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Aging

How to Protect Against Age-Related Muscle Loss

Here’s what you can do to prevent age-related muscle loss, a shockingly common issue linked to low energy, higher fall risk, and more. 

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Many people fear losing their cognitive ability as they age. Others focus on preserving bone and joint health. They’ll take steps to support their brain, bones, and joints, even though only a small percentage of people will ever experience problems in those areas. But most people ignore a looming issue that’s as serious, or more serious, and that affects everyone over age 50: age-related muscle loss. Alarmingly, if you don’t do something about losing muscle mass, it could ultimately lead to losing your physical independence and quality of life. 

Age-related Muscle Loss and Quality of Life 

Muscle loss is a part of the aging process that many doctors don’t discuss during your annual physical. Everyone’s body gradually becomes less efficient at replenishing muscle tissue. If you’re weakened by diminished muscle mass, you may find it harder to get out of a chair, walk the dog, or carry in groceries. You may feel more fatigued. Muscle loss also increases your risk of falls and fractures. I’m in the fourth quarter of life myself and working diligently to maintain my own muscle mass—and I’m a veteran of 72 triathlons and eight Ironman triathlons. Thankfully, muscle mass is super easy to measure, so you can forecast where you’re headed.   

Related: Top 10 Supplements for Healthy Aging

How’s Your Grip? 

Few people realize their grip strength doesn’t just measure the strength of their hands. It’s also an excellent indicator of their muscle health and is correlated with their longevity. For example, some studies have found that strong grip strength correlates with lower risk of cardiovascular disease. You can buy an inexpensive grip strength dynamometer for about $20 that will give you a baseline. This simple device is growing in importance as a diagnostic tool.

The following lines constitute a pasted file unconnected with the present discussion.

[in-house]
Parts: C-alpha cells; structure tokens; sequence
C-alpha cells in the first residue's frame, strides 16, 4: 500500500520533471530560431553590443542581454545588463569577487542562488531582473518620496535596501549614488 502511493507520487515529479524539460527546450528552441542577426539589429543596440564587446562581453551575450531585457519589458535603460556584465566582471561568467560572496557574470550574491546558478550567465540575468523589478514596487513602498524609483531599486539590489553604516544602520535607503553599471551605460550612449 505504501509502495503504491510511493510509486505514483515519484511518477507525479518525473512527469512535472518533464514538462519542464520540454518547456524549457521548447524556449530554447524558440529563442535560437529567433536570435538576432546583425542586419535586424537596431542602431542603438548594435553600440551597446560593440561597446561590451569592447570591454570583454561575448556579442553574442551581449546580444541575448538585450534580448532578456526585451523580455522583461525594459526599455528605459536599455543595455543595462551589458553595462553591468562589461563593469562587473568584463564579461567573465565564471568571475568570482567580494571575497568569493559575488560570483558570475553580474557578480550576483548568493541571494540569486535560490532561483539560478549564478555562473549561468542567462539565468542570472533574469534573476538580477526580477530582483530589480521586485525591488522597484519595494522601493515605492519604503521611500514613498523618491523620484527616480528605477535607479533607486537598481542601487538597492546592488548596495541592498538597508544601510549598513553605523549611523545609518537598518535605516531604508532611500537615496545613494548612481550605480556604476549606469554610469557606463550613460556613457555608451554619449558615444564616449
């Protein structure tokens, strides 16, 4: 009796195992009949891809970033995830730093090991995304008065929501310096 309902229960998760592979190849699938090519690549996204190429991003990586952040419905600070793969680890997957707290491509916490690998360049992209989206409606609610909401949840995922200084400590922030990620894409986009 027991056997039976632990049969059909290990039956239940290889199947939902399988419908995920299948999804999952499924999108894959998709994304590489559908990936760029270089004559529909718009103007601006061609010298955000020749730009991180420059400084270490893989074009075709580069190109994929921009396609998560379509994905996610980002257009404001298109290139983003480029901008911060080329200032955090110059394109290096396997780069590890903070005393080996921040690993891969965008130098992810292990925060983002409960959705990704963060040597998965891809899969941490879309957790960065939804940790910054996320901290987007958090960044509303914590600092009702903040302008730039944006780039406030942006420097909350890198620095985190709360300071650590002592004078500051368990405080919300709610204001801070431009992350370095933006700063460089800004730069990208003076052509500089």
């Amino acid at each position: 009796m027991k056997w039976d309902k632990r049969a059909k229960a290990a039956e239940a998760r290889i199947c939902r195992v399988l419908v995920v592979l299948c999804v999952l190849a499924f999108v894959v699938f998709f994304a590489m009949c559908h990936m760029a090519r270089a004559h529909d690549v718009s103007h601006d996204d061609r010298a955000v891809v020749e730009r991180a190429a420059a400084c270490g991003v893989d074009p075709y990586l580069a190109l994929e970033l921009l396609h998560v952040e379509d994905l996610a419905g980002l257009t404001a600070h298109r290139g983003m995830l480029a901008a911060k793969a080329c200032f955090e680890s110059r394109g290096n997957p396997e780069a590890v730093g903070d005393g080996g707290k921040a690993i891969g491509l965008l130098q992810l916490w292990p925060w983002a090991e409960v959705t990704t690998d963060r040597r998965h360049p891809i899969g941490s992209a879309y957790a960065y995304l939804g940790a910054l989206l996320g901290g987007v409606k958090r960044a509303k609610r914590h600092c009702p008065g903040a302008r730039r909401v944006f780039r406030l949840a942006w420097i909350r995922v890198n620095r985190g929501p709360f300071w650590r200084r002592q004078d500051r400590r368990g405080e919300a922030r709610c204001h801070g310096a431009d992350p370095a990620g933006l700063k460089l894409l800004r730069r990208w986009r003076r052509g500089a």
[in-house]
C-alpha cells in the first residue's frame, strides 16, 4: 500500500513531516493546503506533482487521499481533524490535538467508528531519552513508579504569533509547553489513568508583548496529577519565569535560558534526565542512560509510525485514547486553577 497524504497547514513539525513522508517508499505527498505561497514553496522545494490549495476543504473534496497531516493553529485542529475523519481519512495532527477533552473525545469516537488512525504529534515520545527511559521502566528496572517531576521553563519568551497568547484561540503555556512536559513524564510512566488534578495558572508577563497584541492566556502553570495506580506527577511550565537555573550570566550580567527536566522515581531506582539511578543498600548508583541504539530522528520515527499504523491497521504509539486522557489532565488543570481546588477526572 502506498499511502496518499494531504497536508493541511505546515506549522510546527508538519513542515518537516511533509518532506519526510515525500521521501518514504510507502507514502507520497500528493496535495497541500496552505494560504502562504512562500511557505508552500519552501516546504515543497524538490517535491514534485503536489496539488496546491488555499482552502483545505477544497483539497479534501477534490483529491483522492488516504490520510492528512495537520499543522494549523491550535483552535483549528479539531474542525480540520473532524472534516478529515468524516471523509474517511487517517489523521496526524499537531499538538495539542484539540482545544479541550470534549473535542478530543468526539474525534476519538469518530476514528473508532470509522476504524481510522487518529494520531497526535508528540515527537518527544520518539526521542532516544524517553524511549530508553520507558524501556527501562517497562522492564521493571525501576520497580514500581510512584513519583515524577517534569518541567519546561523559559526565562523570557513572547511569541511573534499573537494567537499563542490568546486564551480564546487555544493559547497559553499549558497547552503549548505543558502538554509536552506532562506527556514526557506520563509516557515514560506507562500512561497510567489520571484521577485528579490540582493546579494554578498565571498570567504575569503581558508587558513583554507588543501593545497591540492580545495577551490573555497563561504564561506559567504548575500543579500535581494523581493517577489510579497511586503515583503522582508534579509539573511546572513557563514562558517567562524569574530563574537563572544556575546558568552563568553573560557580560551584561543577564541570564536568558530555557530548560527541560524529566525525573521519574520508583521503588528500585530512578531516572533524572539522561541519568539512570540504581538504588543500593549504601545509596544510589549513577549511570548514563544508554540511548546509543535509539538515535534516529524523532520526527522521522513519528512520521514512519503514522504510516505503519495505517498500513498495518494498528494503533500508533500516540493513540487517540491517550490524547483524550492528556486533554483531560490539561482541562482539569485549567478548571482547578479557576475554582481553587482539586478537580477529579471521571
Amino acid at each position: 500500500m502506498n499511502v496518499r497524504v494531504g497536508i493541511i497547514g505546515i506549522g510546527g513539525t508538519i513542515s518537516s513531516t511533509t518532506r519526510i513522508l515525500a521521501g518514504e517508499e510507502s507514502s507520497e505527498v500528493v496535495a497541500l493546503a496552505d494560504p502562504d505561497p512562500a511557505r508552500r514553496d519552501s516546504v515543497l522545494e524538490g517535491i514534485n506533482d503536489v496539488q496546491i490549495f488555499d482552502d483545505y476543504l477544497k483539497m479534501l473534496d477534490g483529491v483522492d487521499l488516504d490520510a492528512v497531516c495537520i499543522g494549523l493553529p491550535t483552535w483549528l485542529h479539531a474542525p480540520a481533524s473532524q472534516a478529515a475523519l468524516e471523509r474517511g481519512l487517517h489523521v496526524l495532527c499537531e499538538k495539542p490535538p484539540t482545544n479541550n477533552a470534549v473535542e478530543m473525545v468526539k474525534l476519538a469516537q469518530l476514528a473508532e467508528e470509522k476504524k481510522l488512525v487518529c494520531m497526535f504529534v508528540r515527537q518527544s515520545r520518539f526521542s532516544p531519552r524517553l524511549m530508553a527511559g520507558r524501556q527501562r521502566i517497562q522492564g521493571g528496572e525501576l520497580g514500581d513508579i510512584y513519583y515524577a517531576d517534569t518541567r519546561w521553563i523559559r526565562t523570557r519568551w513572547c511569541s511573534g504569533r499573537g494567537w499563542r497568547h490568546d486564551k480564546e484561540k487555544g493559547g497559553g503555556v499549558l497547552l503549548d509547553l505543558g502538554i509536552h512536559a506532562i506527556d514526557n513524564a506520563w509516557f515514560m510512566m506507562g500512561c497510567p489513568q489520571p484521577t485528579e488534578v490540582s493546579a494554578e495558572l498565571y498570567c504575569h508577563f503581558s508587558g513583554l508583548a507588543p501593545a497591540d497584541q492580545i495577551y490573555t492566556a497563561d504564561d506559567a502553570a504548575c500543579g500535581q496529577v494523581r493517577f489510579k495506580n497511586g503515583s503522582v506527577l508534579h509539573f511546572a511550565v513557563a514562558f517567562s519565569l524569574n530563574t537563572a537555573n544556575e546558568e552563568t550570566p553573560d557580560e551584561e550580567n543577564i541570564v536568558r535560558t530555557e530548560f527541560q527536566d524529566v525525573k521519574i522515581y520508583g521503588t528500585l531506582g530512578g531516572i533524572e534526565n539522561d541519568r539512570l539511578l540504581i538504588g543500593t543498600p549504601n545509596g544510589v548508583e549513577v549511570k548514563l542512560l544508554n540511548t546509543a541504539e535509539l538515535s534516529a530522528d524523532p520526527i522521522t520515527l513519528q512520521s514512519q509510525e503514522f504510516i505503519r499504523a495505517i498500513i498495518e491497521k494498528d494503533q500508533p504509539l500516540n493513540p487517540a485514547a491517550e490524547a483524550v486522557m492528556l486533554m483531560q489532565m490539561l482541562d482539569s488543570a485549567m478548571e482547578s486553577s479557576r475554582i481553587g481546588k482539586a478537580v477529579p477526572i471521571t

There are plenty of septuagenarians and even octogenarians who, like myself, are doing the right things to support their overall wellness. Here are the top 5 steps to follow:

  1. Be more mindful of your diet: A poor diet can contribute to the deterioration of your body, including your brain. When you eat a fast-food burger infused with antibiotics and hormones, washed down with a bottle of phosphoric acid and 12 teaspoons of sugar in your soda, it will create inflammation in your body. That is a common cause of many chronic diseases.
  2. Take HMB and vitamin D: Most people think that if they just consume enough protein, their muscles will be fine. But as we age, we can’t process protein as well as we once did. Adding HMB plus vitamin D3 to your daily protein intake will improve your muscle health. HMB is naturally produced by the body to help break down leucine, an amino acid involved in protein assimilation. Small amounts are found in certain foods too, including avocado, grapefruit, cauliflower, and catfish.
    Nothing else helps to stop muscle loss and increase muscle mass as well as HMB (in supplement form), which is incredibly unique because it stimulates the body to make protein and also decreases protein breakdown. Look for supplements that contain both HMB and Vitamin D3 because results of a year-long study involving healthy adults over age 60 found this specific combination significantly improved muscle function in older adults, even without exercise. The study, supported by the National Institutes of Health, also found that HMB plus D3 helped people feel more energetic. So, you might be more inclined to exercise.
  3. Sit less, move more: Many people stop exercising because they get older; what they don’t realize is that they get older because they stop exercising. If you don’t use it, you do lose it to some extent. While exercise is important for everyone, it is especially crucial for older adults to improve cognitive function while increasing muscle mass and strength.
  4. Avoid environmental toxins: Smoking and drinking are two of the most common—and avoidable—environmental toxins. There’s also indoor air pollution, which may be a bigger factor because of the pandemic. It’s a good excuse to take a daily walk outdoors.
  5. Find your balance: In my book, Square One: A Simple Guide to a Balanced Life, I describe the importance of avoiding burnout and how to develop resilience. The four key areas to rebalancing your life are good health, a sense of spirituality, meaningful work, and strong relationships.

It’s a simple fact: everything that you do in your life involves your muscles in some way. And allowing them to gradually diminish over time jeopardizes your ability to live life on your own terms. So taking better care of your muscle health now may help you age better overall.